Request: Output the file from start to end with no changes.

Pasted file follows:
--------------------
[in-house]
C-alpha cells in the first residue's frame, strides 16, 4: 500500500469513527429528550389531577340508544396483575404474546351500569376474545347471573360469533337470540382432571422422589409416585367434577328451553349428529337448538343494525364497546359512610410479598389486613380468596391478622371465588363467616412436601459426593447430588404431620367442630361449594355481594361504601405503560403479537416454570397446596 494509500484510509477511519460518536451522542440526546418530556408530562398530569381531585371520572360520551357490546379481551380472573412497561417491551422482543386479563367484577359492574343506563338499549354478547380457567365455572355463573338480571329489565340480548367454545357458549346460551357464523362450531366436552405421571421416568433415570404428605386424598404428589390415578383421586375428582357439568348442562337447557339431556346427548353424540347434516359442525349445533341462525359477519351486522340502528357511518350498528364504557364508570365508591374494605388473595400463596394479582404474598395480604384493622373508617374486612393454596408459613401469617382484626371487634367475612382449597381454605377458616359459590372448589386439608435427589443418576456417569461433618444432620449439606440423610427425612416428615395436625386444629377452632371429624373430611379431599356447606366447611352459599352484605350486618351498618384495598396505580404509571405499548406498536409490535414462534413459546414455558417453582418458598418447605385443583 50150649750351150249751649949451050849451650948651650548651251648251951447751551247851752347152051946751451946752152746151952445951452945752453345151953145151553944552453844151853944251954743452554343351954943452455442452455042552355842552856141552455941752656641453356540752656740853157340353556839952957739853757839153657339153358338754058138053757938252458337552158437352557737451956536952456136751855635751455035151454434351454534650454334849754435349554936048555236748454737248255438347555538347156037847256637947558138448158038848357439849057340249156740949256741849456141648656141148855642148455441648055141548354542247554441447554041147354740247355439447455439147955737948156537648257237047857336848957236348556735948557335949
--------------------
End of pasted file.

[in-house]
C-alpha cells in the first residue's frame, strides 16, 4: 500500500469513527429528550389531577340508544396483575404474546351500569376474545347471573360469533337470540382432571422422589409416585367434577328451553349428529337448538343494525364497546359512610410479598389486613380468596391478622371465588363467616412436601459426593447430588404431620367442630361449594355481594361504601405503560403479537416454570397446596 494509500484510509477511519460518536451522542440526546418530556408530562398530569381531585371520572360520551357490546379481551380472573412497561417491551422482543386479563367484577359492574343506563338499549354478547380457567365455572355463573338480571329489565340480548367454545357458549346460551357464523362450531366436552405421571421416568433415570404428605386424598404428589390415578383421586375428582357439568348442562337447557339431556346427548353424540347434516359442525349445533341462525359477519351486522340502528357511518350498528364504557364508570365508591374494605388473595400463596394479582404474598395480604384493622373508617374486612393454596408459613401469617382484626371487634367475612382449597381454605377458616359459590372448589386439608435427589443418576456417569461433618444432620449439606440423610427425612416428615395436625386444629377452632371429624373430611379431599356447606366447611352459599352484605350486618351498618384495598396505580404509571405499548406498536409490535414462534413459546414455558417453582418458598418447605385443583 50150649750351150249751649949451050849451650948651650548651251648251951447751551247851752347152051946751451946752152746151952445951452945752453345151953145151553944552453844151853944251954743452554343351954943452455442452455042552355842552856141552455941752656641453356540752656740853157340353556839952957739853757839153657339153358338754058138053757938252458337552158437352557737451956536952456136751855635751455035151454434351454534650454334849754435349554936048555236748454737248255438347555538347156037847256637947558138448158038848357439849057340249156740949256741849456141648656141148855642148455441648055141548354542247554441447554041147354740247355439447455439147955737948156537648257237047857336848957236348556735948557335949